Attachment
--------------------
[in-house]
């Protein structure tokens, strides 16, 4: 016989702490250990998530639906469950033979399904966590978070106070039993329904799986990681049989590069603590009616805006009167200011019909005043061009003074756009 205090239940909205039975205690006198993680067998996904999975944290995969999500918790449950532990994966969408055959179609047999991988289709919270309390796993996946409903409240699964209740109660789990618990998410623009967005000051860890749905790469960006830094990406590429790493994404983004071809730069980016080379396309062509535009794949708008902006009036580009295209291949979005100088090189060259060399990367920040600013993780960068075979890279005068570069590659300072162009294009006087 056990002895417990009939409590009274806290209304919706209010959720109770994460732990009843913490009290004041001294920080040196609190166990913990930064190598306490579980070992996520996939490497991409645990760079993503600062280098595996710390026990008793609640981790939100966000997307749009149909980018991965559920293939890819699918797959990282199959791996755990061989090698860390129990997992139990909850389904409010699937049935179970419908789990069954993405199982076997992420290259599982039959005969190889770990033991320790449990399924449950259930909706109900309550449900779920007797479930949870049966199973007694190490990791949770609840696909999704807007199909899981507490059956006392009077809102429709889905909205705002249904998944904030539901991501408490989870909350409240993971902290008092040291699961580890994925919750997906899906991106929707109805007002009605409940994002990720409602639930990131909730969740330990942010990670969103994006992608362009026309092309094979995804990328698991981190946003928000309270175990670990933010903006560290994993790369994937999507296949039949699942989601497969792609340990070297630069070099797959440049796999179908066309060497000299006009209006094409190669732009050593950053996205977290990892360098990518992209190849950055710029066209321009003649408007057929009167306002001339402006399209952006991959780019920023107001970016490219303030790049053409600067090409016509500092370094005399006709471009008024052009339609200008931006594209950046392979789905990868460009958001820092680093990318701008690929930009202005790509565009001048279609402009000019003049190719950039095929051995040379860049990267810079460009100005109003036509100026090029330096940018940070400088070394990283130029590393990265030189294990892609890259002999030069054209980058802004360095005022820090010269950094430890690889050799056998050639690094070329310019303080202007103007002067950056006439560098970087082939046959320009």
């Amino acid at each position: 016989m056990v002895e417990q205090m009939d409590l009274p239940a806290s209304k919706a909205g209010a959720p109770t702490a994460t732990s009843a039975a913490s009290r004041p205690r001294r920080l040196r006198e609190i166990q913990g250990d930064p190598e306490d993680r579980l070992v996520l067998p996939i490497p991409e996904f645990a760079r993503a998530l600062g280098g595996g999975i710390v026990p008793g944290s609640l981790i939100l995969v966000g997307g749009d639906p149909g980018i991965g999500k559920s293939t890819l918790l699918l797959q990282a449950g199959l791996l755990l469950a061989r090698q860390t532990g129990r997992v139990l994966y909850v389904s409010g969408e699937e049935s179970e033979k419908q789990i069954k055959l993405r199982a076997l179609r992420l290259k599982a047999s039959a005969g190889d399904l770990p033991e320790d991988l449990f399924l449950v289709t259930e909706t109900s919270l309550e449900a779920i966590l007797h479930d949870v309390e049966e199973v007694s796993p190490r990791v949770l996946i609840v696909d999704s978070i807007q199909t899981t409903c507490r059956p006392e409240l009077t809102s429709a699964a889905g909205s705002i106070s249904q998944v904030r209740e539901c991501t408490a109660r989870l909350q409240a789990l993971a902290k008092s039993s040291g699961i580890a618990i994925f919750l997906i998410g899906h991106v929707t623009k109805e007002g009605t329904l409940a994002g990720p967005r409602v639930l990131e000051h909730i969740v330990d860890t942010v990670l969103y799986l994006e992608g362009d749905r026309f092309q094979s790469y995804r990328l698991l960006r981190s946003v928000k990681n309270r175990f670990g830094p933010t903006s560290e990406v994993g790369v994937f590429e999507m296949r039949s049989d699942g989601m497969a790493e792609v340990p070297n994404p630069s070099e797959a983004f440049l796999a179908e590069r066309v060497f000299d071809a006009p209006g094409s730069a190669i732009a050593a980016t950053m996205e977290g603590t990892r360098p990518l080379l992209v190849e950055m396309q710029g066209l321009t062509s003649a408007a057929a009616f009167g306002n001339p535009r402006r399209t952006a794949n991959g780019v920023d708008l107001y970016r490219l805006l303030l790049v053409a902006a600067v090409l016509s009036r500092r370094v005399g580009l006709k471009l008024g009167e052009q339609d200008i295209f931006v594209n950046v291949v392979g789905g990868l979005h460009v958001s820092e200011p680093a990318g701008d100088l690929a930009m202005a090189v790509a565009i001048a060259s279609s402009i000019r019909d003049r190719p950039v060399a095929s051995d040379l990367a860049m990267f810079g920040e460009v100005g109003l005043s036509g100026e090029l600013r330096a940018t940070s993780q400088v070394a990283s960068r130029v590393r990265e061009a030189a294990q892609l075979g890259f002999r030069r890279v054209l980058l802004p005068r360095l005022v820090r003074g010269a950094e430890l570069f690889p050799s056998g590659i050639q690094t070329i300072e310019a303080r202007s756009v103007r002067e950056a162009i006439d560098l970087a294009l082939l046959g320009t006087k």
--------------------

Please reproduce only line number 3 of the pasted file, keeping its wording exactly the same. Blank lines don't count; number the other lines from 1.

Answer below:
């Amino acid at each position: 016989m056990v002895e417990q205090m009939d409590l009274p239940a806290s209304k919706a909205g209010a959720p109770t702490a994460t732990s009843a039975a913490s009290r004041p205690r001294r920080l040196r006198e609190i166990q913990g250990d930064p190598e306490d993680r579980l070992v996520l067998p996939i490497p991409e996904f645990a760079r993503a998530l600062g280098g595996g999975i710390v026990p008793g944290s609640l981790i939100l995969v966000g997307g749009d639906p149909g980018i991965g999500k559920s293939t890819l918790l699918l797959q990282a449950g199959l791996l755990l469950a061989r090698q860390t532990g129990r997992v139990l994966y909850v389904s409010g969408e699937e049935s179970e033979k419908q789990i069954k055959l993405r199982a076997l179609r992420l290259k599982a047999s039959a005969g190889d399904l770990p033991e320790d991988l449990f399924l449950v289709t259930e909706t109900s919270l309550e449900a779920i966590l007797h479930d949870v309390e049966e199973v007694s796993p190490r990791v949770l996946i609840v696909d999704s978070i807007q199909t899981t409903c507490r059956p006392e409240l009077t809102s429709a699964a889905g909205s705002i106070s249904q998944v904030r209740e539901c991501t408490a109660r989870l909350q409240a789990l993971a902290k008092s039993s040291g699961i580890a618990i994925f919750l997906i998410g899906h991106v929707t623009k109805e007002g009605t329904l409940a994002g990720p967005r409602v639930l990131e000051h909730i969740v330990d860890t942010v990670l969103y799986l994006e992608g362009d749905r026309f092309q094979s790469y995804r990328l698991l960006r981190s946003v928000k990681n309270r175990f670990g830094p933010t903006s560290e990406v994993g790369v994937f590429e999507m296949r039949s049989d699942g989601m497969a790493e792609v340990p070297n994404p630069s070099e797959a983004f440049l796999a179908e590069r066309v060497f000299d071809a006009p209006g094409s730069a190669i732009a050593a980016t950053m996205e977290g603590t990892r360098p990518l080379l992209v190849e950055m396309q710029g066209l321009t062509s003649a408007a057929a009616f009167g306002n001339p535009r402006r399209t952006a794949n991959g780019v920023d708008l107001y970016r490219l805006l303030l790049v053409a902006a600067v090409l016509s009036r500092r370094v005399g580009l006709k471009l008024g009167e052009q339609d200008i295209f931006v594209n950046v291949v392979g789905g990868l979005h460009v958001s820092e200011p680093a990318g701008d100088l690929a930009m202005a090189v790509a565009i001048a060259s279609s402009i000019r019909d003049r190719p950039v060399a095929s051995d040379l990367a860049m990267f810079g920040e460009v100005g109003l005043s036509g100026e090029l600013r330096a940018t940070s993780q400088v070394a990283s960068r130029v590393r990265e061009a030189a294990q892609l075979g890259f002999r030069r890279v054209l980058l802004p005068r360095l005022v820090r003074g010269a950094e430890l570069f690889p050799s056998g590659i050639q690094t070329i300072e310019a303080r202007s756009v103007r002067e950056a162009i006439d560098l970087a294009l082939l046959g320009t006087k």